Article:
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Swedish daylight regulation throughout the 20th century and considerations regarding current assessment methods for residential spaces

Bournas, Iason LU (2021) In Building and Environment 191.
Abstract

Daylight availability for buildings has been an integral part of architecture since ancient times, yet for the vast majority of countries, criteria for daylight provision were not normative until the 20th century. This article examines the case of Sweden, where the term “daylight” first appeared in regulations in 1960, and assesses the daylight compliance of multi-dwelling buildings before and after that, in the timespan between 1920 and 2000. Firstly, the study evaluates whether the introduction of daylight criteria improved building performance. Secondly, the two current assessment methods are compared, as a disagreement was expected given that one method is formulated based on the glass-to-floor ratio scheme (GFR-method) while the... (More)

Daylight availability for buildings has been an integral part of architecture since ancient times, yet for the vast majority of countries, criteria for daylight provision were not normative until the 20th century. This article examines the case of Sweden, where the term “daylight” first appeared in regulations in 1960, and assesses the daylight compliance of multi-dwelling buildings before and after that, in the timespan between 1920 and 2000. Firstly, the study evaluates whether the introduction of daylight criteria improved building performance. Secondly, the two current assessment methods are compared, as a disagreement was expected given that one method is formulated based on the glass-to-floor ratio scheme (GFR-method) while the other on a daylight factor scheme (DFP). Thirdly, the applicability and limitations of each method are evaluated. Results indicate that dwellings built following the introduction of daylight criteria do not necessarily outperform their predecessors. With respect to assessment methods, it was shown that the GFR-method is of limited applicability due to geometric constraints stipulated in its formulation, primarily due to the violation of the fenestration width condition. When comparing methods, the GFR-method yielded higher compliance compared to DFP, but only marginally. Eventually, the study highlights methodological flaws in the formulation of each criterion. Overall, the work contributes to knowledge supporting the development of daylight requirements for residential spaces. It provides background information suitable for planners and policy makers in their endeavors to define daylight performance criteria.

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Please use this url to cite or link to this publication:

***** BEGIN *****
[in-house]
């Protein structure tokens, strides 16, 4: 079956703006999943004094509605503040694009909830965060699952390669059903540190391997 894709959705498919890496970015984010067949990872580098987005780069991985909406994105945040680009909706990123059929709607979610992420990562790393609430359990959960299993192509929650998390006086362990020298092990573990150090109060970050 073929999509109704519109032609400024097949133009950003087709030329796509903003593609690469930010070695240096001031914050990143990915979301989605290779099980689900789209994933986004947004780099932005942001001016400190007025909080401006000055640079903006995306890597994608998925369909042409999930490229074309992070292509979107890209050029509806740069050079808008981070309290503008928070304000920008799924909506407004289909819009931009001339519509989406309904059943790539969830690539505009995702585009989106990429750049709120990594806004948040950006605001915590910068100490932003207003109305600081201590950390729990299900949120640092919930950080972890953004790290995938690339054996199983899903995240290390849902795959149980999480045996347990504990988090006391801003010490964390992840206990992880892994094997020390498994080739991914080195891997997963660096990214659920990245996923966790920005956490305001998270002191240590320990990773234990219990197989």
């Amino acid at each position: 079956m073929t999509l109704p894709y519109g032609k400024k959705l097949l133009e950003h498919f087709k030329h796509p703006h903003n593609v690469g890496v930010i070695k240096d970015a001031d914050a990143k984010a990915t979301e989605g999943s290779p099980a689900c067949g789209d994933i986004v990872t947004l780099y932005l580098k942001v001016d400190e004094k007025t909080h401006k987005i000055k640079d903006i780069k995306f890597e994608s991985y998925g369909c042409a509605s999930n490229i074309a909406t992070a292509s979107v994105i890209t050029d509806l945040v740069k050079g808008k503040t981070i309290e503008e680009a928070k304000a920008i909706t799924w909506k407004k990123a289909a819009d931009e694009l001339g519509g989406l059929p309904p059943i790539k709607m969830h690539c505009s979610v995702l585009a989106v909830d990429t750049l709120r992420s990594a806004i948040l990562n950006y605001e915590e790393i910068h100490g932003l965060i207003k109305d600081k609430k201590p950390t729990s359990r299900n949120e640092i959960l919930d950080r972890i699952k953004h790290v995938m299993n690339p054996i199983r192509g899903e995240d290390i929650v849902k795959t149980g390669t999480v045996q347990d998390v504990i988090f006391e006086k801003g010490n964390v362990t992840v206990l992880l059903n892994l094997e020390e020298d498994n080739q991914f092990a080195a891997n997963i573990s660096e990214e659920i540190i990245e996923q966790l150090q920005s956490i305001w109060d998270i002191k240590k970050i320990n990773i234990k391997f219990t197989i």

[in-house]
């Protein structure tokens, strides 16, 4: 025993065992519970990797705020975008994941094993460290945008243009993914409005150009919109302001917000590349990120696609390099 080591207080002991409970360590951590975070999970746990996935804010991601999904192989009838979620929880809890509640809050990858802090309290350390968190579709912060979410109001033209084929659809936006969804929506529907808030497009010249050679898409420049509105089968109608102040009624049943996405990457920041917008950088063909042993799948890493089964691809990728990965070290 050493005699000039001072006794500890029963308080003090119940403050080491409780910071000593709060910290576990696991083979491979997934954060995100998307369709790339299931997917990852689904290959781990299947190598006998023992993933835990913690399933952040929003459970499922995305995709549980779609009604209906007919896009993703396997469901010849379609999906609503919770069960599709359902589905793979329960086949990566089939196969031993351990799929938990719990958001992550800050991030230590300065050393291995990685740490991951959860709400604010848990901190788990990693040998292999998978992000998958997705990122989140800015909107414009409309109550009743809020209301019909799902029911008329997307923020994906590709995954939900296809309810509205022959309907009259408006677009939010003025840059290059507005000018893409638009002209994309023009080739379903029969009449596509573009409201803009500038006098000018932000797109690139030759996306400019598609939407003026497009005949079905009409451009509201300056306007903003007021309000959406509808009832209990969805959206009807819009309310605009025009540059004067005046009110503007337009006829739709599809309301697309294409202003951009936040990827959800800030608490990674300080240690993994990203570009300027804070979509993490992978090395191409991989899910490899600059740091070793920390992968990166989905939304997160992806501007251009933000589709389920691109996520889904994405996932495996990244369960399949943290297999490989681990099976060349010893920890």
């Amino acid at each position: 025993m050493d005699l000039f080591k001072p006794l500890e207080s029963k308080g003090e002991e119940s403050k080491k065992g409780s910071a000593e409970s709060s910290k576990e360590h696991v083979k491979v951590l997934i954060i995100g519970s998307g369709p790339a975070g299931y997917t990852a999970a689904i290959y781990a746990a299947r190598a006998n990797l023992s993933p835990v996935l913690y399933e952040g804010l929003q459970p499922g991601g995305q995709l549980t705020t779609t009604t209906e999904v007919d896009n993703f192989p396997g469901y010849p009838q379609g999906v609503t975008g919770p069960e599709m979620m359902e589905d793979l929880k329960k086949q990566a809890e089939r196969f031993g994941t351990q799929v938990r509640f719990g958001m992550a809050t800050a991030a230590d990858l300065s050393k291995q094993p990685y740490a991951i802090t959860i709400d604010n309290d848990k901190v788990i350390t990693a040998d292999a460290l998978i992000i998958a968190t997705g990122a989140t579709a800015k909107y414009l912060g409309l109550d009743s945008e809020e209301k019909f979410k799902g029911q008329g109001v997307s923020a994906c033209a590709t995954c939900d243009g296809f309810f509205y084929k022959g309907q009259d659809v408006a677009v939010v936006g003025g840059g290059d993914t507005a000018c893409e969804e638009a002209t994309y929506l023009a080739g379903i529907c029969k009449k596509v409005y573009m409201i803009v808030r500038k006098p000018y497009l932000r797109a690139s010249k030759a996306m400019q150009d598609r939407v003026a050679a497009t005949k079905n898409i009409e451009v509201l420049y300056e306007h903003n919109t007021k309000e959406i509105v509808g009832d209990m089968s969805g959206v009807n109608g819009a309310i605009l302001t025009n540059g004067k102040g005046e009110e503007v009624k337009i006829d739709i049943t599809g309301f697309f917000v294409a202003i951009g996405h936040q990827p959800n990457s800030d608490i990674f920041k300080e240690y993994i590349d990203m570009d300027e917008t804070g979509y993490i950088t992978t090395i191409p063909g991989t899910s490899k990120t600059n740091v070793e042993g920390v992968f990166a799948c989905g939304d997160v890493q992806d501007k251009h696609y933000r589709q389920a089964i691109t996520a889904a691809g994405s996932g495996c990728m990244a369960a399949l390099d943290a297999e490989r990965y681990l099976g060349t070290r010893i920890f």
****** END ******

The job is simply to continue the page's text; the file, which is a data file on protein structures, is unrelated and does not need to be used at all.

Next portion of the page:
author
organization
publishing date
type
Contribution to journal
publication status
published
subject
keywords
Building regulations, Daylight, Policy, Residential, Review
in
Building and Environment
volume
191
article number
107594
publisher
Elsevier
external identifiers
  • scopus:85099678136
ISSN
0360-1323
DOI
10.1016/j.buildenv.2021.107594
language
English
LU publication?
yes
id
3112915e-e889-49b2-8fcb-040e113dd6a1
date added to LUP
2021-02-01 12:29:48
date last changed
2021-02-01 12:29:48
@article{3112915e-e889-49b2-8fcb-040e113dd6a1,
  abstract     = {<p>Daylight availability for buildings has been an integral part of architecture since ancient times, yet for the vast majority of countries, criteria for daylight provision were not normative until the 20th century. This article examines the case of Sweden, where the term “daylight” first appeared in regulations in 1960, and assesses the daylight compliance of multi-dwelling buildings before and after that, in the timespan between 1920 and 2000. Firstly, the study evaluates whether the introduction of daylight criteria improved building performance. Secondly, the two current assessment methods are compared, as a disagreement was expected given that one method is formulated based on the glass-to-floor ratio scheme (GFR-method) while the other on a daylight factor scheme (DF<sub>P</sub>). Thirdly, the applicability and limitations of each method are evaluated. Results indicate that dwellings built following the introduction of daylight criteria do not necessarily outperform their predecessors. With respect to assessment methods, it was shown that the GFR-method is of limited applicability due to geometric constraints stipulated in its formulation, primarily due to the violation of the fenestration width condition. When comparing methods, the GFR-method yielded higher compliance compared to DF<sub>P</sub>, but only marginally. Eventually, the study highlights methodological flaws in the formulation of each criterion. Overall, the work contributes to knowledge supporting the development of daylight requirements for residential spaces. It provides background information suitable for planners and policy makers in their endeavors to define daylight performance criteria.</p>},
  author       = {Bournas, Iason},
  issn         = {0360-1323},
  language     = {eng},
  publisher    = {Elsevier},
  series       = {Building and Environment},
  title        = {Swedish daylight regulation throughout the 20th century and considerations regarding current assessment methods for residential spaces},
  url          = {http://dx.doi.org/10.1016/j.buildenv.2021.107594},
  doi          = {10.1016/j.buildenv.2021.107594},
  volume       = {191},
  year         = {2021},
}